Director Of Prestigious UK University Resigns
MICHELE NORRIS, host:
Financial ties to Libya have become a major issue for one of the world's most respected universities. The London School of Economics in Britain is at the center of a storm over its decision to accept a lot of Libyan money. In particular, money from an organization run by one of Colonel Moammar Gadhafi's sons.
Here's NPR's Philip Reeves in London.
PHILIP REEVES: Charlotte Gerada spent four years studying at the London School of Economics. She's proud of that. So when she found out her university has accepted millions of dollars from Libya, it was a nasty surprise.
Ms. CHARLOTTE GERADA (President, Student Union): A real shock. When I applied to LSE, I was real excited to come, I've come from quite a challenging personal background. So it was a really big thing for me to come here. LSE should have known better. It should have thought: What is going to happen to the reputation of this university, and what are we going to get out of it?
REEVES: Gerada's general secretary of the LSE's students' union and a strong critic of the university's ties with Tripoli.
Ms. GERADA: I just think it's totally hypocritical for the LSE, which prides itself of principles of democracy and social justice, to build these links with a country, even if, at the time, it seemed like it was on the right track.
REEVES: The controversy over Libya's donations to the LSE is shaking the entire academic world and has divided opinion within the university itself. The LSE's director, Howard Davies, has resigned. Davies admits advising the school to accept nearly two and a half million dollars from a foundation run by Gadhafi's son, Saif. Davies says this turned out to be a mistake, so he felt he had to go.
Mr. HOWARD DAVIES (Former Director, London School of Economics): Because the reputation of the school is my responsibility, and it has been damaged, and I think I need to take the responsibility for that.
REEVES: Whilst LSE director, Davies became the British government economic envoy to Libya and ended up advising the Libyans on investments. Davies says that was a mistake, too.
The school landed a contract with Gadhafi's government worth several million dollars to train hundreds of top Libyans in the private and public sectors. This Davies defends, saying the LSE chose the trainees, not the Libyans, and there were no conditions attached.
The issues here are complex. Some argue that programs like these serve to strengthen civic society within oppressive regimes.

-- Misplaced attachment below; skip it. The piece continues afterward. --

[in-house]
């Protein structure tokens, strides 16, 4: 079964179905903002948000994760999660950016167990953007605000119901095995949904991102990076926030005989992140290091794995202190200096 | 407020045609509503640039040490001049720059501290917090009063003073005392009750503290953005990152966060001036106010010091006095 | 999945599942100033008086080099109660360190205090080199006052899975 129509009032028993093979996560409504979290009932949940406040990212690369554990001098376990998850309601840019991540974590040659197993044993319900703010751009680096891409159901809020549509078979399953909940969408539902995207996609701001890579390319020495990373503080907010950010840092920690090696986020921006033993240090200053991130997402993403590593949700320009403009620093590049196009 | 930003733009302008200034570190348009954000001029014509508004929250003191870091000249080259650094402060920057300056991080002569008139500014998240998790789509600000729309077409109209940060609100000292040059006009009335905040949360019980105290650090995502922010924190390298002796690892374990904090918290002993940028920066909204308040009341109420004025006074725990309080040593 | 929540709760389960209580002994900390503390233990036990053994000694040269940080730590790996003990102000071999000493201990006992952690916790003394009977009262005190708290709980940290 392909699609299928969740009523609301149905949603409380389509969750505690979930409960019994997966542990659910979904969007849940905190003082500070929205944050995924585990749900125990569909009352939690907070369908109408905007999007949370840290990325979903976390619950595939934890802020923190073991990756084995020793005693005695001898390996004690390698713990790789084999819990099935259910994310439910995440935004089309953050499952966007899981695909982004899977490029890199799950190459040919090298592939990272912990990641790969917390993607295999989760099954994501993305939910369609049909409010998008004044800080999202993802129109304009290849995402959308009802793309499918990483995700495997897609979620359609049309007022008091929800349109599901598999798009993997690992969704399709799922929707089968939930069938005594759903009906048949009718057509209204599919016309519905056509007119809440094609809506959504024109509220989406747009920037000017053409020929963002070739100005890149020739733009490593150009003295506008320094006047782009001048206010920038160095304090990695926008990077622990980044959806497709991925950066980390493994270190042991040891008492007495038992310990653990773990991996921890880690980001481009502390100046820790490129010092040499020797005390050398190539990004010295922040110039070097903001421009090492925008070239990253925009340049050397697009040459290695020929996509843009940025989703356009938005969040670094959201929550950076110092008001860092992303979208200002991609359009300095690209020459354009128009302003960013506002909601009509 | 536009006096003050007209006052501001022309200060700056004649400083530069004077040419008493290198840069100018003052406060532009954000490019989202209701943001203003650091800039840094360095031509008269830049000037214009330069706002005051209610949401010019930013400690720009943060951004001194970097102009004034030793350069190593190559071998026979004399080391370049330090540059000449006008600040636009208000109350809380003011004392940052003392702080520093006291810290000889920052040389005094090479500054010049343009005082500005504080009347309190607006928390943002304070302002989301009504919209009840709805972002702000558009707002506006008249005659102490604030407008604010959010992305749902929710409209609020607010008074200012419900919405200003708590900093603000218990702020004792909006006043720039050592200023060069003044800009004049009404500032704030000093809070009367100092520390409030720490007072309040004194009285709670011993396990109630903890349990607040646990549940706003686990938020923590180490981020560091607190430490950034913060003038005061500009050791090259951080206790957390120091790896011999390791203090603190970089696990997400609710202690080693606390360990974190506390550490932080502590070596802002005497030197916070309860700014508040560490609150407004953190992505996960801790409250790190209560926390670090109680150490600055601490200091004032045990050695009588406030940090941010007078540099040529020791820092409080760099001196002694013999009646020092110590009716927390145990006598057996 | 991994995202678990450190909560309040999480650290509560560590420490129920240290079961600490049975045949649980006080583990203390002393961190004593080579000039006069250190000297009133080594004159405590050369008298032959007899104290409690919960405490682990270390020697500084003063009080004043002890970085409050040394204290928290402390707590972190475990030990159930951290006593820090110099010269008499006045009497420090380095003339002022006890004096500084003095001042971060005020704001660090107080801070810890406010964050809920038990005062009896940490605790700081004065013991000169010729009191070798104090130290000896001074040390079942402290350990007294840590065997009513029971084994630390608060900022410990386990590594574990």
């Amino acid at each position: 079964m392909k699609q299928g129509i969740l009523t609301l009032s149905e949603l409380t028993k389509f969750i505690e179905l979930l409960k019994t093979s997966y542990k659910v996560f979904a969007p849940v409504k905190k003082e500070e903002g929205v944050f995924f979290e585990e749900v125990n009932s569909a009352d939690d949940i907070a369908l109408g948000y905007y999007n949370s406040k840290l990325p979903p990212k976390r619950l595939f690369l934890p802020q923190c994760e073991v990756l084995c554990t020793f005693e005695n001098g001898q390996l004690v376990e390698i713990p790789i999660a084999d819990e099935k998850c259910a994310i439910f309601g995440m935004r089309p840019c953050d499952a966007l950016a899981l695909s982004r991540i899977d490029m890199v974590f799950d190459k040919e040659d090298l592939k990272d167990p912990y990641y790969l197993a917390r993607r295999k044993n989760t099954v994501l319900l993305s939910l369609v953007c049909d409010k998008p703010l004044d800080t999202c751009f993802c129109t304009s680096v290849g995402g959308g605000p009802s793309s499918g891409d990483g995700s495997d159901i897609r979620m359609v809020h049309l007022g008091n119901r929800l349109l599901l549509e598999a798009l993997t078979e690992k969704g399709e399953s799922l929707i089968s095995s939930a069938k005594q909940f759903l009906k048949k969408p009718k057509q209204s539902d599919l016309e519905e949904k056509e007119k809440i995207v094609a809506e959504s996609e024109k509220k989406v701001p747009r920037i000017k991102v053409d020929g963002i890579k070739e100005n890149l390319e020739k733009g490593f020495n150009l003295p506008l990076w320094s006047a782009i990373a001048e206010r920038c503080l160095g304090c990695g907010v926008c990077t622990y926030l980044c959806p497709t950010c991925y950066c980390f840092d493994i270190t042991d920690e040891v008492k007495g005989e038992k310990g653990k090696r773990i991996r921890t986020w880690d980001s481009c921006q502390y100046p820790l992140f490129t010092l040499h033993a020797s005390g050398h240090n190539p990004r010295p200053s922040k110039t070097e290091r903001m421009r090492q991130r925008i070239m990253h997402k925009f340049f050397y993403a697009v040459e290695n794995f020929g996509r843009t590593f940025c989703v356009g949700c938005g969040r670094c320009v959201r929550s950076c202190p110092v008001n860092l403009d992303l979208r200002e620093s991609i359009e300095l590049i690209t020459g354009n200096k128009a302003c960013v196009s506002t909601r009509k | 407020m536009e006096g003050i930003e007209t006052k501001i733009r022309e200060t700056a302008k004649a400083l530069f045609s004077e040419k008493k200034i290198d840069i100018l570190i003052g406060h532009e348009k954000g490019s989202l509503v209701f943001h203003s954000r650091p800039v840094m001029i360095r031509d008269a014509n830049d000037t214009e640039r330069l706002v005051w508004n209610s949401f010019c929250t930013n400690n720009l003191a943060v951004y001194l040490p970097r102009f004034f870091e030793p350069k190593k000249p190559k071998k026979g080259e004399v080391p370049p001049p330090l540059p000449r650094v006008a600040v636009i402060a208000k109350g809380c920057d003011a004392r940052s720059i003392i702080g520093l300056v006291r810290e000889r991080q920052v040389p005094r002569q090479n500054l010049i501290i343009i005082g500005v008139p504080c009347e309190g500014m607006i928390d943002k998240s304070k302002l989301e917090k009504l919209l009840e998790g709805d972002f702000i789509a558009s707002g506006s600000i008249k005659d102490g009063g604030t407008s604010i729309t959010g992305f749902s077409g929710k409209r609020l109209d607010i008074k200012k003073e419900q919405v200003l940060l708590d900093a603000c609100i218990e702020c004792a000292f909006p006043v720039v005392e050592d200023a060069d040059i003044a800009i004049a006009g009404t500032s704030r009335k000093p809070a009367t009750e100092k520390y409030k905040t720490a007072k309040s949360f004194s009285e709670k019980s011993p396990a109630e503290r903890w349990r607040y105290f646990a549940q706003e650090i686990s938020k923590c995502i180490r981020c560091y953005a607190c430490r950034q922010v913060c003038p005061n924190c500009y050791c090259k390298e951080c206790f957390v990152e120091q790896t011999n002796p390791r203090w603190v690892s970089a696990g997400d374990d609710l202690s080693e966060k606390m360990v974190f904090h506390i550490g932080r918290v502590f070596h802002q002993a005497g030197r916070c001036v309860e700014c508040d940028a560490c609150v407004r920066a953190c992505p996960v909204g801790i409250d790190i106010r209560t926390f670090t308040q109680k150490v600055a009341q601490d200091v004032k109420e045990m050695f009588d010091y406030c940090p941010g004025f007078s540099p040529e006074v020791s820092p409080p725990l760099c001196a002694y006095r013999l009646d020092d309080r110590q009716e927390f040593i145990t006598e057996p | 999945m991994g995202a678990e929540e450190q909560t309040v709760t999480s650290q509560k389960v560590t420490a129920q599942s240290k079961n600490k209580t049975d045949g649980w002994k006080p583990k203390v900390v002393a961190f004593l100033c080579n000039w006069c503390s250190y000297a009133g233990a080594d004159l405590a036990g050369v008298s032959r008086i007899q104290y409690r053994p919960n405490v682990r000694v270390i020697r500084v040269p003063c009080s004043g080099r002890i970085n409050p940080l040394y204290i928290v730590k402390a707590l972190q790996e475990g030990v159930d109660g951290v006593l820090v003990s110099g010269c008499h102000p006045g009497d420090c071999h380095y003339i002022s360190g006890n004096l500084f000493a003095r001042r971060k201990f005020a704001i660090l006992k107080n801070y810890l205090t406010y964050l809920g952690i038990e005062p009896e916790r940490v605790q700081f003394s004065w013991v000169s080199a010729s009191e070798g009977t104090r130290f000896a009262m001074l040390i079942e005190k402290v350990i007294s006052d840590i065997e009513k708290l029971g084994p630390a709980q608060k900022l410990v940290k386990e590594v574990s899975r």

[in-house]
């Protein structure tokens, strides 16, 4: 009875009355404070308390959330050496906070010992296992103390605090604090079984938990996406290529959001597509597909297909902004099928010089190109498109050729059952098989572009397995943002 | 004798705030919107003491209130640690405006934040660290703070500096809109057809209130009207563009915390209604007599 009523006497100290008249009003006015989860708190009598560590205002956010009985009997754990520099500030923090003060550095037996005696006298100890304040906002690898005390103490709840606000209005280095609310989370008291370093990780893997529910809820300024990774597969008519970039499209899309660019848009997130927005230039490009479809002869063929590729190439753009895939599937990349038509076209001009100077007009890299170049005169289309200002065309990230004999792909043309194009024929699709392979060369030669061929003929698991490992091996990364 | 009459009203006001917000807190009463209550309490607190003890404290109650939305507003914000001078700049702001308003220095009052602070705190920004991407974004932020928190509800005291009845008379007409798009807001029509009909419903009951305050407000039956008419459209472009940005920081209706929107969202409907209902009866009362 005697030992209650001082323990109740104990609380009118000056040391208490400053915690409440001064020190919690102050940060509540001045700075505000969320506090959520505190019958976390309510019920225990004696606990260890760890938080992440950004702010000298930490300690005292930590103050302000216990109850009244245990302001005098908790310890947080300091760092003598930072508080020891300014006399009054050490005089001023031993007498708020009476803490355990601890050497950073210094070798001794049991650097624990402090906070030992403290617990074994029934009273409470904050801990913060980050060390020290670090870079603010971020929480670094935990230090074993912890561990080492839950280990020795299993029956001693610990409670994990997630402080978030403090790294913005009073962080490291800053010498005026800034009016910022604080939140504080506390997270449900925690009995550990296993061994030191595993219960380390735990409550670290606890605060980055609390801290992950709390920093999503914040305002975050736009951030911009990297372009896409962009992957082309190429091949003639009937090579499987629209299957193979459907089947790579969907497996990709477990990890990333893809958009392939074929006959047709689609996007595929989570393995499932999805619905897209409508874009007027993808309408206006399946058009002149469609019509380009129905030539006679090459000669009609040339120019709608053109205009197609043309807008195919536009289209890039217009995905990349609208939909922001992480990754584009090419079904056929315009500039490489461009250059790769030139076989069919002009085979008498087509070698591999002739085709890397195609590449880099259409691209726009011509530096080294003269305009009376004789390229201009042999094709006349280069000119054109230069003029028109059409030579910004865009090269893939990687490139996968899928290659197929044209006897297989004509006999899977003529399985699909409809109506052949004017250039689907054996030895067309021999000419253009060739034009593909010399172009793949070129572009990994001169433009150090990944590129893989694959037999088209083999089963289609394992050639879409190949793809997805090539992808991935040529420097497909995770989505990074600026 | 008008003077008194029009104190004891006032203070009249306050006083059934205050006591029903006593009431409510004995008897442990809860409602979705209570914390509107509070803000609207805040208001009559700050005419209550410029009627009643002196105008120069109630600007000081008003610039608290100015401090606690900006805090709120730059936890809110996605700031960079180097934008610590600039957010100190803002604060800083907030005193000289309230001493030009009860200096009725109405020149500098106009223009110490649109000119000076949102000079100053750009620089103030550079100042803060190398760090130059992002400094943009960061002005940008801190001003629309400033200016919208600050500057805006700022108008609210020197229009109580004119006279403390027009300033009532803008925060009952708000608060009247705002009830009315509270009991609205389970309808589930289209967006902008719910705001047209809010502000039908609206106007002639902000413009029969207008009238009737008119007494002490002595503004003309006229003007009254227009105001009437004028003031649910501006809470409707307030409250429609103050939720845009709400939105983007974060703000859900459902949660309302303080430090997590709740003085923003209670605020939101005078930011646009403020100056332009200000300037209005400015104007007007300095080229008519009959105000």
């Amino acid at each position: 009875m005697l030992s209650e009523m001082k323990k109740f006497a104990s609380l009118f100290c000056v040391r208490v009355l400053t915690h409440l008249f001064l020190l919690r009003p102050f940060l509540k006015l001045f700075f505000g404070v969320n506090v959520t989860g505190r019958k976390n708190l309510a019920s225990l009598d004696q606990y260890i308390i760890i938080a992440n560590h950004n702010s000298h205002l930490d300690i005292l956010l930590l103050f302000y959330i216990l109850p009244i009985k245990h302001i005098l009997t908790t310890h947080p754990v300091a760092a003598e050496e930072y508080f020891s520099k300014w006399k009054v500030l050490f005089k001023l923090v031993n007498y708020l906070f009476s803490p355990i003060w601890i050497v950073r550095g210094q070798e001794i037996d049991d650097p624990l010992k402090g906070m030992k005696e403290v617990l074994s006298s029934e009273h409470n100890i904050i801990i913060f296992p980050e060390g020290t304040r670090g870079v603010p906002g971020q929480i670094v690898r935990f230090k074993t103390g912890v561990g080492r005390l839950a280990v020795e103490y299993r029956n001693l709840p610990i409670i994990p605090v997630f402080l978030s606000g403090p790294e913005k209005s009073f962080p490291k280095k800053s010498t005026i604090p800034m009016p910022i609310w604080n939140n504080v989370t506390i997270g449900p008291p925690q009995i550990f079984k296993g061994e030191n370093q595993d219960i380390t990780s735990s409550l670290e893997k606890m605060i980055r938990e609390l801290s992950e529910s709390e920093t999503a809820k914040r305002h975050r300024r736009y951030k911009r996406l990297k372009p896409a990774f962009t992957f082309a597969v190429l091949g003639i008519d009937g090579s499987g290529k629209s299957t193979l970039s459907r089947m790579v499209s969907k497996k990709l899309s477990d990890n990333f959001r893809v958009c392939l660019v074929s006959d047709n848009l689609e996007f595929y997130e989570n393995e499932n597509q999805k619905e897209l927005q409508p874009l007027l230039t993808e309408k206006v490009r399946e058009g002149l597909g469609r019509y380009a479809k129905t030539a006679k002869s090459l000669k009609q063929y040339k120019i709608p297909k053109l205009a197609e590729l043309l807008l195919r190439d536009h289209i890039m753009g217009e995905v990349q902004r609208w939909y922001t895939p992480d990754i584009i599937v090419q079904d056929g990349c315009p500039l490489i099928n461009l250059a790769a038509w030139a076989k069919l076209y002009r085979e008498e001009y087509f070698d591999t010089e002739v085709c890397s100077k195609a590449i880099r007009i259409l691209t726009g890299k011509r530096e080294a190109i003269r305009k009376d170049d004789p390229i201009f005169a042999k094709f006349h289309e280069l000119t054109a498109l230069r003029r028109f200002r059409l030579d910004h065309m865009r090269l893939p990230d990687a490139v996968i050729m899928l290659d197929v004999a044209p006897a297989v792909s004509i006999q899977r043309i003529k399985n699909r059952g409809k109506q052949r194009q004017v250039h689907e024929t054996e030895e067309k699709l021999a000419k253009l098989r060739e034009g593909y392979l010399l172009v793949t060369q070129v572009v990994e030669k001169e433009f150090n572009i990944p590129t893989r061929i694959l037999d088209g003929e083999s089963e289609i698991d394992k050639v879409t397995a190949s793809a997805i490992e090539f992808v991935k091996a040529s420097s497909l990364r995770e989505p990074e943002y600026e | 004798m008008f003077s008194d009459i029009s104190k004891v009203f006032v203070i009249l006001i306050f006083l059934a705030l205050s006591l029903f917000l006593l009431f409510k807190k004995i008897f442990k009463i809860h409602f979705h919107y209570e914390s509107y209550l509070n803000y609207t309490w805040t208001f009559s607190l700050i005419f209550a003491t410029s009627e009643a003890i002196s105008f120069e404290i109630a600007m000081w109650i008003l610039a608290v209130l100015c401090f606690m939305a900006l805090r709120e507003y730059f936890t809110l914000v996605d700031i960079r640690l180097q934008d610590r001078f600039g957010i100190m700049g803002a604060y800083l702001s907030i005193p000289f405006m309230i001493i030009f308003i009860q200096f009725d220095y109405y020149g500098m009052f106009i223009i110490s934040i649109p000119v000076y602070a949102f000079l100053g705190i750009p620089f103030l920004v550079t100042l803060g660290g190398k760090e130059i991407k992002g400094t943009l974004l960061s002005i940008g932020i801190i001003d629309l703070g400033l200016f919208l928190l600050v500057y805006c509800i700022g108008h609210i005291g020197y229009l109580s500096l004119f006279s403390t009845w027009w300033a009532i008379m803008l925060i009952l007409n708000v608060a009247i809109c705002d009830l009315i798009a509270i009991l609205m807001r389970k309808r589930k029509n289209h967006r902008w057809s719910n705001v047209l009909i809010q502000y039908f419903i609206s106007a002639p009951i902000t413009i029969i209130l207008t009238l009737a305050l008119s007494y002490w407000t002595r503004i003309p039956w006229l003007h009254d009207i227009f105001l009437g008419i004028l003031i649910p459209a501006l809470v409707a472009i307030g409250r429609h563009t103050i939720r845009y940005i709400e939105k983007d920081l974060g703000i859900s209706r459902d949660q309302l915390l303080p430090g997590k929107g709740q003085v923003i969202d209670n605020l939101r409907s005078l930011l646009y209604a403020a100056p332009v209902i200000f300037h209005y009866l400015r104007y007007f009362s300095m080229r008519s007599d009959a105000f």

Ms. POLLY TOYNBEE (Columnist, The Guardian): The resignation of the head of LSE is a monumental event.
REEVES: Polly Toynbee, a columnist for The Guardian newspaper, says the LSE is taking the hit for a practice that's widespread and well-known in Britain.
Ms. TOYNBEE: It's not as if people didn't know that large sums of Libyan money were pouring into LSE, and indeed, you know, some of the money from all sorts of unsavory sources probably into lots of other universities. The question is: Why wasn't it a scandal at the time when Gadhafi gave the money, at the time when his son was allowed to have a dubious Ph.D.?
REEVES: That Ph.D. was awarded to Gadhafi's son, Saif, in 2008. He was a student at the LSE for several years. Back then, Saif was generally seen as pro-Western and progressive. These days, he's an ardent defender of his father's dictatorship.
Allegations are circulating that Saif's thesis, which was about the democratization of global institutions, was ghost-written. The LSE has promised to investigate; it'll be part of an independent inquiry it's commissioned into the school's Libyan ties.
Ashok Kumar of the LSE student union says he's not accusing anyone of anything, but adds...
Mr. ASHOK KUMAR: If it comes to light that the university in essence is trading a degree for large donations, then that jeopardizes the entire academic institution and the degrees that come out of here, and the Ph.D.s that people slog over for years and years. For us, this kind of cuts to the heart of what kind of institution we are.
REEVES: Philip Reeves, NPR News, London.
NPR transcripts are created on a rush deadline by Verb8tm, Inc., an NPR contractor, and produced using a proprietary transcription process developed with NPR. This text may not be in its final form and may be updated or revised in the future. Accuracy and availability may vary. The authoritative record of NPR’s programming is the audio record.